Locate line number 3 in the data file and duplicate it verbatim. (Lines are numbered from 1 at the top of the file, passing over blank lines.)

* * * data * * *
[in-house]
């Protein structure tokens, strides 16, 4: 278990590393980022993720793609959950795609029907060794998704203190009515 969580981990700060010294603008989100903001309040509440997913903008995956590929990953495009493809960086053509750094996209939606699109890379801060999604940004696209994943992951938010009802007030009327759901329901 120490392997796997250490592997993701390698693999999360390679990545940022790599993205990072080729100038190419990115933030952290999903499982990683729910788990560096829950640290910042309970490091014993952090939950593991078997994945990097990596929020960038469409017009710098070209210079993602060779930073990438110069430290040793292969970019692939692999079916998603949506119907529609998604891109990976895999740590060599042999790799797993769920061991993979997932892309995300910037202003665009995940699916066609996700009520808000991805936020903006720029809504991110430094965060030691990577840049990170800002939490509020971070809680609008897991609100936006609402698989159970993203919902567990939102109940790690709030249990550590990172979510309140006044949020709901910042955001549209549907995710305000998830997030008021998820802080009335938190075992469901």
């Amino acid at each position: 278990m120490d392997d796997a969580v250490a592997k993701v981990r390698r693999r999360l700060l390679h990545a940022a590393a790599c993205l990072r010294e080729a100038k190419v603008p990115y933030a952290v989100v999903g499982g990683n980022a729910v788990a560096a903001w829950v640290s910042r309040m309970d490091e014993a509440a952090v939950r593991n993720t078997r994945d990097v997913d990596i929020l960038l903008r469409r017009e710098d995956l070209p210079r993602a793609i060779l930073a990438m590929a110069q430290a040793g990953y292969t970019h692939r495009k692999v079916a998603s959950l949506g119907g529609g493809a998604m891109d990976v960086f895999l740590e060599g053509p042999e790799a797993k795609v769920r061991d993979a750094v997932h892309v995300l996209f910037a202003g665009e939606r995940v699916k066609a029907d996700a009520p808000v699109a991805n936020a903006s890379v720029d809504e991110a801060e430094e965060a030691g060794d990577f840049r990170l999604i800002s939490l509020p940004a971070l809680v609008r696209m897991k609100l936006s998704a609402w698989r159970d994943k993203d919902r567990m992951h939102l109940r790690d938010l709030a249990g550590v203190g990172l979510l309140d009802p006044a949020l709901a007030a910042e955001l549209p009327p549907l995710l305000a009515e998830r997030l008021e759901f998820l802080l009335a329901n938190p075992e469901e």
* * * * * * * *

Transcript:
């Amino acid at each position: 278990m120490d392997d796997a969580v250490a592997k993701v981990r390698r693999r999360l700060l390679h990545a940022a590393a790599c993205l990072r010294e080729a100038k190419v603008p990115y933030a952290v989100v999903g499982g990683n980022a729910v788990a560096a903001w829950v640290s910042r309040m309970d490091e014993a509440a952090v939950r593991n993720t078997r994945d990097v997913d990596i929020l960038l903008r469409r017009e710098d995956l070209p210079r993602a793609i060779l930073a990438m590929a110069q430290a040793g990953y292969t970019h692939r495009k692999v079916a998603s959950l949506g119907g529609g493809a998604m891109d990976v960086f895999l740590e060599g053509p042999e790799a797993k795609v769920r061991d993979a750094v997932h892309v995300l996209f910037a202003g665009e939606r995940v699916k066609a029907d996700a009520p808000v699109a991805n936020a903006s890379v720029d809504e991110a801060e430094e965060a030691g060794d990577f840049r990170l999604i800002s939490l509020p940004a971070l809680v609008r696209m897991k609100l936006s998704a609402w698989r159970d994943k993203d919902r567990m992951h939102l109940r790690d938010l709030a249990g550590v203190g990172l979510l309140d009802p006044a949020l709901a007030a910042e955001l549209p009327p549907l995710l305000a009515e998830r997030l008021e759901f998820l802080l009335a329901n938190p075992e469901e």